more steps are necessary to bring it fully into effect.

28
NGO CICC, CICC Web site, ˜˜States Parties to the Rome Statute of the ICC, According to
the U.N. General Assembly Regional Groups.™™
153
NGOs “ Advocates, Assets, Critics, and Goads

To cooperate with the Court, a state that has joined the Statute needs to
have legal authority to transfer arrested individuals to the Court. This
means the crimes subject to Court prosecution generally must be crimi-
nalized explicitly in domestic law, so that the arrest of a suspected indi-
vidual will fall under the authority of national law enforcement of¬cials.
Similarly, for states to ful¬ll their side of the complementarity bargain “ in
which suspects are to be tried by the Court only in the event that states with
jurisdiction prove unwilling or unable genuinely to prosecute “ states must
have the legal and institutional capacity to carry out such prosecutions on
their own.
So little is known in most countries and their legal establishments about
the Rome Statute and the Court that there is tremendous scope for infor-
mational activities. As employees of an international organization who are
of¬cially nonpolitical, ICC of¬cials do not proselytize on behalf of the
Court,29 and the ICC™s own of¬cial outreach activities are aimed at states
where the Court is involved. Although Court of¬cials™ availability may
decline as courtroom activities increase, the Prosecutor, Registrar, Presi-
dent, judges, and top staff were traveling frequently in the ICC™s early years
to training and information sessions in member and nonmember states,
usually sponsored by academic institutions, legal organizations, and NGOs
and frequently aided by CICC coordination. The NGOs thus bear the
organizational burden for sponsoring and organizing such meetings, and
ICC of¬cials can appear as providers of information rather than as advo-
cates. The NGOs™ involvement also helps replace the possible impression
that the ICC people are self-important and condescending outsiders with
the friendlier image that they come at the behest of NGOs seeking with
local people to expand human rights and rule-of-law initiatives.
In addition to the ICC staff, an international group of academic and legal
experts, many of them participants at Rome and af¬liated with NGOs, also
circulate to seminars for legal professionals, legislators, scholars, and acti-
vists helping to work on draft legislation, sharing model legal codes with
national authorities in states that have signed the Statute, and engaging
of¬cials in countries considering signature and/or rati¬cation in discussion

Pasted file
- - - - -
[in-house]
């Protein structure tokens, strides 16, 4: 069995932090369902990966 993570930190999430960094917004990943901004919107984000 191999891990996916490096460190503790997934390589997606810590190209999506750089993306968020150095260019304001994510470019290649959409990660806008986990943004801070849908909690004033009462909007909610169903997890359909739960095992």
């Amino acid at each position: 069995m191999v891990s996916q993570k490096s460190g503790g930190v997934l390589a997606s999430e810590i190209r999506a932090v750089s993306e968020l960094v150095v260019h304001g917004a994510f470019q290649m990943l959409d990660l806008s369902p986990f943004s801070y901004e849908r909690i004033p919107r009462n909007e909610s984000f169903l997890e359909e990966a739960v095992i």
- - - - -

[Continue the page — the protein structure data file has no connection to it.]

about what the domestic legal requirements and rami¬cations will be.30
NGOs have also led in efforts within the United States to counteract
American hostility to the Court. As U.S. opposition to the Court congealed

29
Interviews.
30
For example, Regional Human Security Center, Regional Workshop, ˜˜The International
Criminal Court and the Arab World™™ (2005).
154 Building the International Criminal Court

under the Bush administration (see Chapter 6), CICC members denounced
U.S. pressure against signatory and potential signatory states intended to
thwart Statute rati¬cation or force acceptance of U.S. bilateral immunity
agreements. U.S. NGOs dispute government allegations that the Court is a
threat to U.S. interests.31


Electing Court Of¬cials
During the 2003 process of nominating and electing judges (and during the
2006 second round of elections), the CICC organized meetings between
NGOs and those running for judgeships. Following those meetings, NGO
representatives communicated to national delegations about their pre-
ferences and priorities, quite likely in¬‚uencing the votes that were eventu-
ally cast. The Women™s Caucus again appeared in¬‚uential. In the ¬rst round
of balloting in 2003, six women and one man emerged as the ¬rst elected
judges. The single victorious male candidate described his campaigning as
having been focused largely on NGO meetings, in contrast to some other
competitors who spent no time with the NGOs. He believed that his
selection was also aided by his experience in his home country as the head
of a children™s welfare-oriented NGO.32 It took twenty-nine more ballots to
select the rest of the Court™s eighteen judges.
In addition to his credentials as a prosecutor of the Argentine generals
implicated in the ˜˜dirty war™™ of the 1970s, Chief Prosecutor Moreno
Ocampo was the founder of an anticorruption NGO in Argentina and was a
board member of the international anticorruption NGO Transparency
International. As nominee for Chief Prosecutor, he met in New York with
NGO representatives prior to his election-by-acclamation by the Assembly
of States Parties.
The speakers list at the installation of the new Chief Prosecutor also
shows the importance of NGOs to the ICC. The speakers included President
of the Assembly of States Parties H. R. H. Prince Zeid Ra™ad Zeid Al
Hussein of Jordan; Court President H. E. Judge Philippe Kirsch; the new
Chief Prosecutor, Mr. Luis Moreno Ocampo; former Nuremberg prosecu-
tor and long-time advocate of an international criminal court Professor of